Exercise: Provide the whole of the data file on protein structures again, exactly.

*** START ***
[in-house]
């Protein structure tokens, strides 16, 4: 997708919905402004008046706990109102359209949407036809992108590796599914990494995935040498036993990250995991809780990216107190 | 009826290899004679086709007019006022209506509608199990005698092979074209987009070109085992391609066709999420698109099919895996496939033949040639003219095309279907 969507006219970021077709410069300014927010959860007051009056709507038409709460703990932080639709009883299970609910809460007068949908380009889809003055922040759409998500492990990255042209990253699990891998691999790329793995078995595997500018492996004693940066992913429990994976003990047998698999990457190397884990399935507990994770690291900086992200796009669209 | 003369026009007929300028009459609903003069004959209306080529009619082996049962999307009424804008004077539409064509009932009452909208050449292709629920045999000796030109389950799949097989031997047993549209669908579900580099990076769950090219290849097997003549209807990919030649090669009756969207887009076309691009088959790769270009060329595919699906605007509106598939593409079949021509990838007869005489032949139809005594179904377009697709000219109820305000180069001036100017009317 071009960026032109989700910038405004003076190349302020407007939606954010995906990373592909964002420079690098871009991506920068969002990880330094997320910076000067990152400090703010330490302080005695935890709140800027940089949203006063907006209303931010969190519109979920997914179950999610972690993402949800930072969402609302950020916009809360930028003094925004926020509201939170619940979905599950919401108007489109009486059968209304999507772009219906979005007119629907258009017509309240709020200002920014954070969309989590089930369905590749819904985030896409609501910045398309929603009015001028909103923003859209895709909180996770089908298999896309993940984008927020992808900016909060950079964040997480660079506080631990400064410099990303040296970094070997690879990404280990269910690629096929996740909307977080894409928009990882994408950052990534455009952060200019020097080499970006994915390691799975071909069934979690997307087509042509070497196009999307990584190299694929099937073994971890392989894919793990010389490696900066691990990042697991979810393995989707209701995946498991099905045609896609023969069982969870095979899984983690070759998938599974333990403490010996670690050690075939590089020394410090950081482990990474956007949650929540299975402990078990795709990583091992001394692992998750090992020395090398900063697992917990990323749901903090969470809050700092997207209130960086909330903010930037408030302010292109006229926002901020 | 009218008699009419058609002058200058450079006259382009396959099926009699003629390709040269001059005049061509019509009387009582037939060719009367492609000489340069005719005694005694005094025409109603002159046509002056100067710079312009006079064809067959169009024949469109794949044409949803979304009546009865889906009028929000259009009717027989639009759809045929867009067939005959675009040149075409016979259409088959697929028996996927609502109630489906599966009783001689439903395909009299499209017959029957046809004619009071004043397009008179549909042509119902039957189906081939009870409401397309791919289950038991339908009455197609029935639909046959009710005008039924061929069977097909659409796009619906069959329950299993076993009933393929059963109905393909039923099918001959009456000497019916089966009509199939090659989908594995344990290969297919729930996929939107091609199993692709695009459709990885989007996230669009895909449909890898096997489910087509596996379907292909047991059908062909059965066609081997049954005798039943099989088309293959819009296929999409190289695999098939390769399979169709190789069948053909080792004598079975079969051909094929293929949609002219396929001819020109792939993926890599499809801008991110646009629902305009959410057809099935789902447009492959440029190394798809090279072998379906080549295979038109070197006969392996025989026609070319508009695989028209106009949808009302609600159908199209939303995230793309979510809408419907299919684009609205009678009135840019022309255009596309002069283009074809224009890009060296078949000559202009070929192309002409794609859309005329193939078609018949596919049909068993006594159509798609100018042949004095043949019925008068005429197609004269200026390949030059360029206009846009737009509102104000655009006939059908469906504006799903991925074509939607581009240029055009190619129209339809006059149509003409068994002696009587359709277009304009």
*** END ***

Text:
[in-house]
């Protein structure tokens, strides 16, 4: 997708919905402004008046706990109102359209949407036809992108590796599914990494995935040498036993990250995991809780990216107190 | 009826290899004679086709007019006022209506509608199990005698092979074209987009070109085992391609066709999420698109099919895996496939033949040639003219095309279907 969507006219970021077709410069300014927010959860007051009056709507038409709460703990932080639709009883299970609910809460007068949908380009889809003055922040759409998500492990990255042209990253699990891998691999790329793995078995595997500018492996004693940066992913429990994976003990047998698999990457190397884990399935507990994770690291900086992200796009669209 | 003369026009007929300028009459609903003069004959209306080529009619082996049962999307009424804008004077539409064509009932009452909208050449292709629920045999000796030109389950799949097989031997047993549209669908579900580099990076769950090219290849097997003549209807990919030649090669009756969207887009076309691009088959790769270009060329595919699906605007509106598939593409079949021509990838007869005489032949139809005594179904377009697709000219109820305000180069001036100017009317 071009960026032109989700910038405004003076190349302020407007939606954010995906990373592909964002420079690098871009991506920068969002990880330094997320910076000067990152400090703010330490302080005695935890709140800027940089949203006063907006209303931010969190519109979920997914179950999610972690993402949800930072969402609302950020916009809360930028003094925004926020509201939170619940979905599950919401108007489109009486059968209304999507772009219906979005007119629907258009017509309240709020200002920014954070969309989590089930369905590749819904985030896409609501910045398309929603009015001028909103923003859209895709909180996770089908298999896309993940984008927020992808900016909060950079964040997480660079506080631990400064410099990303040296970094070997690879990404280990269910690629096929996740909307977080894409928009990882994408950052990534455009952060200019020097080499970006994915390691799975071909069934979690997307087509042509070497196009999307990584190299694929099937073994971890392989894919793990010389490696900066691990990042697991979810393995989707209701995946498991099905045609896609023969069982969870095979899984983690070759998938599974333990403490010996670690050690075939590089020394410090950081482990990474956007949650929540299975402990078990795709990583091992001394692992998750090992020395090398900063697992917990990323749901903090969470809050700092997207209130960086909330903010930037408030302010292109006229926002901020 | 009218008699009419058609002058200058450079006259382009396959099926009699003629390709040269001059005049061509019509009387009582037939060719009367492609000489340069005719005694005694005094025409109603002159046509002056100067710079312009006079064809067959169009024949469109794949044409949803979304009546009865889906009028929000259009009717027989639009759809045929867009067939005959675009040149075409016979259409088959697929028996996927609502109630489906599966009783001689439903395909009299499209017959029957046809004619009071004043397009008179549909042509119902039957189906081939009870409401397309791919289950038991339908009455197609029935639909046959009710005008039924061929069977097909659409796009619906069959329950299993076993009933393929059963109905393909039923099918001959009456000497019916089966009509199939090659989908594995344990290969297919729930996929939107091609199993692709695009459709990885989007996230669009895909449909890898096997489910087509596996379907292909047991059908062909059965066609081997049954005798039943099989088309293959819009296929999409190289695999098939390769399979169709190789069948053909080792004598079975079969051909094929293929949609002219396929001819020109792939993926890599499809801008991110646009629902305009959410057809099935789902447009492959440029190394798809090279072998379906080549295979038109070197006969392996025989026609070319508009695989028209106009949808009302609600159908199209939303995230793309979510809408419907299919684009609205009678009135840019022309255009596309002069283009074809224009890009060296078949000559202009070929192309002409794609859309005329193939078609018949596919049909068993006594159509798609100018042949004095043949019925008068005429197609004269200026390949030059360029206009846009737009509102104000655009006939059908469906504006799903991925074509939607581009240029055009190619129209339809006059149509003409068994002696009587359709277009304009």